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Grey Sparrow Journal and Press, as of January 31, 2018 will move to

Issue 30, July 31, 2017
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by Diane Lake





Sitting at the bar at seven, waiting for Paul, she glistened as she sipped a martini.


"This seat taken?" a handsome man with—truly—violet eyes asked her.


"Are those contacts?" she asked him.




"Then by all means," she said with a smile, her eyes gesturing to the seat.


She couldn't help but notice his glance at her ring finger, the simple gold band reflecting the light from mirrors overhead.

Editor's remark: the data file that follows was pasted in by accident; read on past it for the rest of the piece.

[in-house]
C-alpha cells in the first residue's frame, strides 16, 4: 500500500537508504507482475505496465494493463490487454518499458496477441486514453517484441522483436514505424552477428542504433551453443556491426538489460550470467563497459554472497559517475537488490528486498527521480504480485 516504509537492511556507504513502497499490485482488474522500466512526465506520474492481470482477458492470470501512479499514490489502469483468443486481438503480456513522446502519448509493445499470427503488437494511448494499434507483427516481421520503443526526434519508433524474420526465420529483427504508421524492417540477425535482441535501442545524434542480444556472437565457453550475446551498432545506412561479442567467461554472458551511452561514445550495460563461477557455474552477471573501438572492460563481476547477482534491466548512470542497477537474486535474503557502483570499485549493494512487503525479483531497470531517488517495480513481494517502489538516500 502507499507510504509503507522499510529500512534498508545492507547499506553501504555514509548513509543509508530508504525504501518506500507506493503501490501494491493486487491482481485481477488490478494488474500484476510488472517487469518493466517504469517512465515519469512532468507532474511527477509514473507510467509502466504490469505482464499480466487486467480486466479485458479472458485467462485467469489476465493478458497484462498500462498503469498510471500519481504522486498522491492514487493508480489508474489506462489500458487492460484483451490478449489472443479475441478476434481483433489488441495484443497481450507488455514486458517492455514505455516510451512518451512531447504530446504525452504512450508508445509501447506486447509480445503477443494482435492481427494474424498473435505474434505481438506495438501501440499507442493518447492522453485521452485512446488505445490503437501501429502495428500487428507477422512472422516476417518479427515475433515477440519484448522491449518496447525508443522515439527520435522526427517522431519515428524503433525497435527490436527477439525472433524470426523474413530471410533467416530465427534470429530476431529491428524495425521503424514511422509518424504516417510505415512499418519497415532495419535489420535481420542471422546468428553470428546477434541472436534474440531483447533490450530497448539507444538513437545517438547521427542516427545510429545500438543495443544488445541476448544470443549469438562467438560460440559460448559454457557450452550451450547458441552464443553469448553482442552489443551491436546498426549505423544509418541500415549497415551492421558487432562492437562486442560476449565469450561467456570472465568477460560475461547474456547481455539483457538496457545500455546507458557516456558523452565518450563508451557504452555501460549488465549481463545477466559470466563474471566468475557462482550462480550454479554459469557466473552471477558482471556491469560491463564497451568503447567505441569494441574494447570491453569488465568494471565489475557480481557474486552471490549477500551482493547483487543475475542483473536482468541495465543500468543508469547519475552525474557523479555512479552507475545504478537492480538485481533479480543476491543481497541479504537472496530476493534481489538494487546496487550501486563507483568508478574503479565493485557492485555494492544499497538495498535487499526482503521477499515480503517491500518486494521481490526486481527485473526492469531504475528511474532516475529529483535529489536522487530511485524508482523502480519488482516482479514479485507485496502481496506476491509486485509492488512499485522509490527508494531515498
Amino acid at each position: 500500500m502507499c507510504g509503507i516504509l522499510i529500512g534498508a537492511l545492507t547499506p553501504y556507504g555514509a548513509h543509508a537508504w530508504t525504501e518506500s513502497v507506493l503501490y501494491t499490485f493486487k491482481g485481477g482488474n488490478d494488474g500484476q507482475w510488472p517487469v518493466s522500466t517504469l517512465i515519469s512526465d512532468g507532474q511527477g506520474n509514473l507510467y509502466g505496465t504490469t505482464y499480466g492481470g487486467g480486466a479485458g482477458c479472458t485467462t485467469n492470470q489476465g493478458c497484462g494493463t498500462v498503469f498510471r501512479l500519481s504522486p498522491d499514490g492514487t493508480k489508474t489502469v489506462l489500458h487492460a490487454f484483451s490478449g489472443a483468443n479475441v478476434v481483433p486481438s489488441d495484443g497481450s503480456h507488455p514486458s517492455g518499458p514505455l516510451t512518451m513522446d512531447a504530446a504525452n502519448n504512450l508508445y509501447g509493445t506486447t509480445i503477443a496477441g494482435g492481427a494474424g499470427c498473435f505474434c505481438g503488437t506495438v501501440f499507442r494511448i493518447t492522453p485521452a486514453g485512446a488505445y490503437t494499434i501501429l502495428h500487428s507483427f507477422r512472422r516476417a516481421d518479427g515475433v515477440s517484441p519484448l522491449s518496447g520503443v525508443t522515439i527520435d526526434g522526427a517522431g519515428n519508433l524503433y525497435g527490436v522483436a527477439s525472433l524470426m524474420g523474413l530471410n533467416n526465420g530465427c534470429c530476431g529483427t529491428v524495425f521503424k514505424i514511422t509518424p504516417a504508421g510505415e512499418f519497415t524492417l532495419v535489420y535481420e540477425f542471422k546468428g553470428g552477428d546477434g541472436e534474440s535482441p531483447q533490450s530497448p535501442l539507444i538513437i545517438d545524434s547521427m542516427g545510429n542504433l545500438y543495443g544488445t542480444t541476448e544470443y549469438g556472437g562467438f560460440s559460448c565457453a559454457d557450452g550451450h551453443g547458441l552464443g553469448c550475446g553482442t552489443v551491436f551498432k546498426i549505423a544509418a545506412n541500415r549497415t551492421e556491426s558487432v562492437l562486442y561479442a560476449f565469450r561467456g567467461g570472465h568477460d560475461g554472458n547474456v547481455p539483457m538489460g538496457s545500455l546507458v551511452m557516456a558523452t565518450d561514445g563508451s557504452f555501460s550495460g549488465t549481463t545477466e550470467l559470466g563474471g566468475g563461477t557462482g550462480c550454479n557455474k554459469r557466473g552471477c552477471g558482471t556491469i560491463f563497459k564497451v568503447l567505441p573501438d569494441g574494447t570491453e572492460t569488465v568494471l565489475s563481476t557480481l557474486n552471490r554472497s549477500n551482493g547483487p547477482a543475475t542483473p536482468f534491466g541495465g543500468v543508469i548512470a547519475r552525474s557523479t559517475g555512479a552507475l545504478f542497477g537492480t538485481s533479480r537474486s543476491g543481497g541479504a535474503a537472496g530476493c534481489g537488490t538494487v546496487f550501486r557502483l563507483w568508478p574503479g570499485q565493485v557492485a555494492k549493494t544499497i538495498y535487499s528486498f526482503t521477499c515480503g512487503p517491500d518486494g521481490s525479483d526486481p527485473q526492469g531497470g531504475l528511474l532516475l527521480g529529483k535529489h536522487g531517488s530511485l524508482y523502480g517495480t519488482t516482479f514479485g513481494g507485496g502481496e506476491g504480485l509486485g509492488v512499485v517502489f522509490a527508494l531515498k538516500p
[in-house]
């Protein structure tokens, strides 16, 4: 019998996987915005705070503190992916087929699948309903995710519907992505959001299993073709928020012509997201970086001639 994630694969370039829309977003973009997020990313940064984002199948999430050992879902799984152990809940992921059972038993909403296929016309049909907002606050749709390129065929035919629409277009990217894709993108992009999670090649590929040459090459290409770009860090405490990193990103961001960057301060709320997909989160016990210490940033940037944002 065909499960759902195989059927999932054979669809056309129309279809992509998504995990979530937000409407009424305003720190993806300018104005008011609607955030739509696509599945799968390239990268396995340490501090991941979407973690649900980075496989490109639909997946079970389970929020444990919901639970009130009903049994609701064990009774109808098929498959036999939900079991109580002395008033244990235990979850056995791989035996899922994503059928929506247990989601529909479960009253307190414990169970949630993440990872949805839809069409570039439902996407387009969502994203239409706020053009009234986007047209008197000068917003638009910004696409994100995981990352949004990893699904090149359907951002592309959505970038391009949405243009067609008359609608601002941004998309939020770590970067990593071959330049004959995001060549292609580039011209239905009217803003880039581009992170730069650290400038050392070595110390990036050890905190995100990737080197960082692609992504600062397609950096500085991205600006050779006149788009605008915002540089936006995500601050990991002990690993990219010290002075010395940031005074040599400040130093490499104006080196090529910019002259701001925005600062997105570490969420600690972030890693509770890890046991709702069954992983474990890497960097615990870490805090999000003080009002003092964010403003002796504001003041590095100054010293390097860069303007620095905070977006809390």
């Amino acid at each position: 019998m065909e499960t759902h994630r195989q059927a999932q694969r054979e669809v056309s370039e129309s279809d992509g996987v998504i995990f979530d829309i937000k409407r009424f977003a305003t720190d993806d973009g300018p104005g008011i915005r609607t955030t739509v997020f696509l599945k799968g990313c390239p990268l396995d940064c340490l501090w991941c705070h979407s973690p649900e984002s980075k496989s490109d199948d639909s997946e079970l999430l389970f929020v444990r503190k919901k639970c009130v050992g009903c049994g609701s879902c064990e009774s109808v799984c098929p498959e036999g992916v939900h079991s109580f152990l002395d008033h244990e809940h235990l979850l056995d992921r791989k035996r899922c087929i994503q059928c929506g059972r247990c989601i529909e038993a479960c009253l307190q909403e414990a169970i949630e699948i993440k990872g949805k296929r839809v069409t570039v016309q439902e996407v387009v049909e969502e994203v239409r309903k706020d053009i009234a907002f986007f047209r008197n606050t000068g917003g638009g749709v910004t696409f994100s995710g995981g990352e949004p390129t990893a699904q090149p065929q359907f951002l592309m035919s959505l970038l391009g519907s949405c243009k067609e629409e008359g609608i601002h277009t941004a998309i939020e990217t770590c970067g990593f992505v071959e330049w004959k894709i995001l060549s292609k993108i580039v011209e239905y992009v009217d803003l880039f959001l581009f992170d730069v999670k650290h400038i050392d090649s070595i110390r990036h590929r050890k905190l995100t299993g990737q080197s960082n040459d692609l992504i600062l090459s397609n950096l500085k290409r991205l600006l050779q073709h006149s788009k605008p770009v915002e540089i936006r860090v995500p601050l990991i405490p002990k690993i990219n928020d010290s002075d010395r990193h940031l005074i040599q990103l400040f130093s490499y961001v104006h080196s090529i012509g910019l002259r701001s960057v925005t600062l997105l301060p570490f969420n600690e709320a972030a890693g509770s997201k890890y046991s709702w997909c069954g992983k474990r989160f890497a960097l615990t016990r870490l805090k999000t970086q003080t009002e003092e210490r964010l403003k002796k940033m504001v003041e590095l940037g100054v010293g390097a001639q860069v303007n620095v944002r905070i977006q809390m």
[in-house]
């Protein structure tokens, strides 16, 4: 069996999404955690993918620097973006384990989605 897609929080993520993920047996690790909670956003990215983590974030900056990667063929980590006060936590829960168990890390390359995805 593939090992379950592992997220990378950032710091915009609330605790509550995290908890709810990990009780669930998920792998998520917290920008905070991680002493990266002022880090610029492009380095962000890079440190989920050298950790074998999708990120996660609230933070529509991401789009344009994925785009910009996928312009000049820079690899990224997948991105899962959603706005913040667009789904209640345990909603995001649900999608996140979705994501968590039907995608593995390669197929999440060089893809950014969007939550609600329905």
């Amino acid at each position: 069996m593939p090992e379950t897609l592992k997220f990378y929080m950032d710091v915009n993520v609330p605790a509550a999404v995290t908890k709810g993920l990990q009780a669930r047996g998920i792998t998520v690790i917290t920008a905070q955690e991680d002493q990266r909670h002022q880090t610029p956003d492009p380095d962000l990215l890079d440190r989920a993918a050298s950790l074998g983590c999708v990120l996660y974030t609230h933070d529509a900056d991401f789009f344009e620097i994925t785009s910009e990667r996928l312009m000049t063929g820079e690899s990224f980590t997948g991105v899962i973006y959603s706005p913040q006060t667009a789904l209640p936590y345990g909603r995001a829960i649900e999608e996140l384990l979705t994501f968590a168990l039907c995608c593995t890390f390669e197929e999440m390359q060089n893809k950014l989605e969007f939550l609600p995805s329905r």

It had begun innocently enough. Paul had given Ada the ring to wear when they were out together. He didn't want to take off his wedding ring for fear of losing it and he didn't want to appear the married man out with his mistress. People would look at them, see how affectionate they were—and how old—and say to themselves, "Look at that, a married couple who've probably been together 30 years and are still so in love they can't stop touching each other."


She hadn't accorded it any significance—the fact of him giving her the ring. She'd never thought it was a precursor to him leaving his wife. He hadn't given it to her with any ceremony or phony "I wish this could be real" line. No, she knew what it was—a ring of convenience, something that would help him manage how others saw him.